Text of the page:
Testament - The Gathering review
|Release date:||June 1999|
02. Down For Life
03. Eyes Of Wrath
04. True Believer
05. Three Days In Darkness
06. Legions Of The Dead
07. Careful What You Wish For
08. Riding The Snake
10. Sewn Shut Eyes
11. Fall Of Sipledome
12. Hammer Of The Gods [bonus]
When you come upon such an era that was in the midst of the fires of both revival attempts and modernization, it may occur to you as surprising that a band such as Testament - which was always the first to be affected by outer pressures - released what many fans consider as tying with their best works of all time.
Supporting Chuck and Eric on this album was perhaps an all-star lineup of '90s metal; you had the astounding James Murphy (Death, Obituary) on lead guitars, virtuoso Steve DiGiorgio (Death, Sadus) on bass and the wunderkind, well-known Dave Lombardo (Slayer) on drums. So, from an outer perspective, this looks like a ridiculously high-quality masterpiece, right? A bit wrong, I suppose, if you thought all the creativity of those three was mashed into one. With the support Chuck and Eric had, however, they just managed to fully plunge out the creative ideas they wanted to accomplish; which still resulted in a good output.
"D.N.R. (Do Not Resuscitate)" may have one of the best riffs ever, "Eyes Of Wrath" has a perfect song structure and atmosphere and "True Believer", "3 Days In Darkness" and "Careful What You Wish For" are one of the catchiest, yet darkest stuff one could expect from a thrashing band. Even "Down For Life", which is simplistic, carries a good riff and a personal lyrical subject which deals with the addiction of their former bassist. Performance wise, Lombardo pulls it very well and with complex structures, but DiGiorgio and Murphy are rarely shining out. So, what prevents The Gathering - in my opinion - from being the larger-than-life album that it is being portrayed as?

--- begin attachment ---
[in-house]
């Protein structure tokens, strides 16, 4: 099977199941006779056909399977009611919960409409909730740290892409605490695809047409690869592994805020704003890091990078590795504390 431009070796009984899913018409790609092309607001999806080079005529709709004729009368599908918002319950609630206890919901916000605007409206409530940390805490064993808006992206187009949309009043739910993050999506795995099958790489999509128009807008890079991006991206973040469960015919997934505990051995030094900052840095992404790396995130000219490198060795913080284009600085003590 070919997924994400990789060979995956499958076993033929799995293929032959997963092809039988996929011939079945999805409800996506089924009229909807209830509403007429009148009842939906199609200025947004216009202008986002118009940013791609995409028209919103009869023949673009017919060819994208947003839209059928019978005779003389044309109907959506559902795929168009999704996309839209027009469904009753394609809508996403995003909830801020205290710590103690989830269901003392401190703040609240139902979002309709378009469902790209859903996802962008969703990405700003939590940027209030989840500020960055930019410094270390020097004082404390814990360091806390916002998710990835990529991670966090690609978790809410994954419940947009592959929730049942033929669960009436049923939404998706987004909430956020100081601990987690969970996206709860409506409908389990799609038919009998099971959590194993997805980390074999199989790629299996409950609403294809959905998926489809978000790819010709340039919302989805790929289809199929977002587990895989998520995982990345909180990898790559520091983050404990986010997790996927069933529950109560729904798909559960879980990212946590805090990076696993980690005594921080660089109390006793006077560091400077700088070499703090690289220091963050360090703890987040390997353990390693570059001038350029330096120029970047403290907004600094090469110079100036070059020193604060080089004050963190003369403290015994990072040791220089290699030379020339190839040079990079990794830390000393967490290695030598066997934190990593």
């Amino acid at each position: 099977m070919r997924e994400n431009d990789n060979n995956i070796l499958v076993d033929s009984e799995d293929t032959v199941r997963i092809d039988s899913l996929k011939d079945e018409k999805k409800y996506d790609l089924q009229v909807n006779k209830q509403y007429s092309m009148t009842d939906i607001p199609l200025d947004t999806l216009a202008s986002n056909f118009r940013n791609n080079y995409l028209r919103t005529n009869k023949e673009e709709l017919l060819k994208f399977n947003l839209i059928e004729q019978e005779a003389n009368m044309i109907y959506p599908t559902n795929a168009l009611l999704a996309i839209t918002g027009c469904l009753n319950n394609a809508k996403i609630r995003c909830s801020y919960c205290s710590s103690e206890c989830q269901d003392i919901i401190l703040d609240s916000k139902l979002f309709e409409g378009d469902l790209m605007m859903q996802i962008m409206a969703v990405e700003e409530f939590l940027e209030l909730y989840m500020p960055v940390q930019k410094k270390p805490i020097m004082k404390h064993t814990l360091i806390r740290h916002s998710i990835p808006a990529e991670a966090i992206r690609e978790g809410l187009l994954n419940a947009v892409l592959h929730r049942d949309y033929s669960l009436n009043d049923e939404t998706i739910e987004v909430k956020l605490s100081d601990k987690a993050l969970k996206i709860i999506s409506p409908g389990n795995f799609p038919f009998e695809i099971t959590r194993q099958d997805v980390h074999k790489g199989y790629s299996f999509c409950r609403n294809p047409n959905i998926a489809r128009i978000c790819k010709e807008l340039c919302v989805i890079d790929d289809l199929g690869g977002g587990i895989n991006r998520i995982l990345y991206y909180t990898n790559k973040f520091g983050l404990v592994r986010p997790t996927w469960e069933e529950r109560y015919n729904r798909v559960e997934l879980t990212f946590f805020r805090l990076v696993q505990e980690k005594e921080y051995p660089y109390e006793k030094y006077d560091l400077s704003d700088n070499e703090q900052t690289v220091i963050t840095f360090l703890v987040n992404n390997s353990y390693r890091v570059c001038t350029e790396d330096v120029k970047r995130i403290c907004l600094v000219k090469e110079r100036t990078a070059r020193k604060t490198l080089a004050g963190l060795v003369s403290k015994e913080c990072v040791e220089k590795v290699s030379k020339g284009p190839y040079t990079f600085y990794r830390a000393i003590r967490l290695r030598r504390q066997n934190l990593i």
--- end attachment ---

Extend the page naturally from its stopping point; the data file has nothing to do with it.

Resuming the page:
One thing: inequality in deliverance. Yes, Eric and Chuck are very good writers, but many of this album's potential is wasted when you have two legendary fretboarders that you rarely even utilize. This in itself results in the shallow feeling of the album's songs; many have riffs that repeat a tad more than they should, many are devoid of interesting solos and many are devoid of interesting breakdowns. It's perfection in the eye of a cynic, but never in the eye of a perfectionist. And despite all that daze, it's still damn good. As for the Testament sound, it does a good job in combining their two last albums into one, but is still not as good as Low or any of the first three.
Recommended for all of us who love good riffs, songs to sing along to and badass music, but do not expect a grandiose performance of good musicians, for there's wasted potential here. It's still damn good, I repeat, though.
Highlights: "D.N.R. (Do Not Resuscitate)", "Eyes Of Wrath", "True Believer", "3 Days In Darkness", "Down For Life" and "Riding The Snake".
** For one thing that could possibly attract you to love the whole thing, try bonus track "Hammer Of The Gods".
|In the late 90's a lot of thrash bands called it a day or tried to tailor there sound to accommodate the popular alternative rock craze (that hardly seems alternative does it?).
Testament was one of the glaring exceptions to that trend. Their albums got heavier as the decade progressed. "The Legacy", "The New Order" and "Practice What You Preach" are the early albums that you think the band could never top, but in 1999 Testament released their crowning achievement called "The Gathering".
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